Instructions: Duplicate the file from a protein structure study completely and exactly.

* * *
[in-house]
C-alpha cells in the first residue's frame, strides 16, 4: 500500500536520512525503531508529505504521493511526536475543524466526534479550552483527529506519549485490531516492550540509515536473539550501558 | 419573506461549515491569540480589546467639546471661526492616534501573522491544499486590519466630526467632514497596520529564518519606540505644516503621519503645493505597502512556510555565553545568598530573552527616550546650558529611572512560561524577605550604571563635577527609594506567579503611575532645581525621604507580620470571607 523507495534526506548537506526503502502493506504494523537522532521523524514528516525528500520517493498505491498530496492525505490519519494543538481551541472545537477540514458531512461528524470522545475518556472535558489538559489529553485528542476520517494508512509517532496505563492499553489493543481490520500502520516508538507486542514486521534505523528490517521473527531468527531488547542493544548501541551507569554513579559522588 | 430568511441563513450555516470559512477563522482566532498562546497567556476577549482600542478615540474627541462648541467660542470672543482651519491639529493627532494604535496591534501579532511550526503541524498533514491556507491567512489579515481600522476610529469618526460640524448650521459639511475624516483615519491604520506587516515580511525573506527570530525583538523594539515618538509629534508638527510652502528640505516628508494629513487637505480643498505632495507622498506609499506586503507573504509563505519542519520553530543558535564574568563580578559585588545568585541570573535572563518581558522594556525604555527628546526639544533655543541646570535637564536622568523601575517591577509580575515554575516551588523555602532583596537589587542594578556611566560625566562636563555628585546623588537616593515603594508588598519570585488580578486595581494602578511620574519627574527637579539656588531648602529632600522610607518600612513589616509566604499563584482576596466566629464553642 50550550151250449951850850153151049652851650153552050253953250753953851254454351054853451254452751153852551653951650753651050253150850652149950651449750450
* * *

[in-house]
C-alpha cells in the first residue's frame, strides 16, 4: 500500500536520512525503531508529505504521493511526536475543524466526534479550552483527529506519549485490531516492550540509515536473539550501558 | 419573506461549515491569540480589546467639546471661526492616534501573522491544499486590519466630526467632514497596520529564518519606540505644516503621519503645493505597502512556510555565553545568598530573552527616550546650558529611572512560561524577605550604571563635577527609594506567579503611575532645581525621604507580620470571607 523507495534526506548537506526503502502493506504494523537522532521523524514528516525528500520517493498505491498530496492525505490519519494543538481551541472545537477540514458531512461528524470522545475518556472535558489538559489529553485528542476520517494508512509517532496505563492499553489493543481490520500502520516508538507486542514486521534505523528490517521473527531468527531488547542493544548501541551507569554513579559522588 | 430568511441563513450555516470559512477563522482566532498562546497567556476577549482600542478615540474627541462648541467660542470672543482651519491639529493627532494604535496591534501579532511550526503541524498533514491556507491567512489579515481600522476610529469618526460640524448650521459639511475624516483615519491604520506587516515580511525573506527570530525583538523594539515618538509629534508638527510652502528640505516628508494629513487637505480643498505632495507622498506609499506586503507573504509563505519542519520553530543558535564574568563580578559585588545568585541570573535572563518581558522594556525604555527628546526639544533655543541646570535637564536622568523601575517591577509580575515554575516551588523555602532583596537589587542594578556611566560625566562636563555628585546623588537616593515603594508588598519570585488580578486595581494602578511620574519627574527637579539656588531648602529632600522610607518600612513589616509566604499563584482576596466566629464553642 50550550151250449951850850153151049652851650153552050253953250753953851254454351054853451254452751153852551653951650753651050253150850652149950651449750450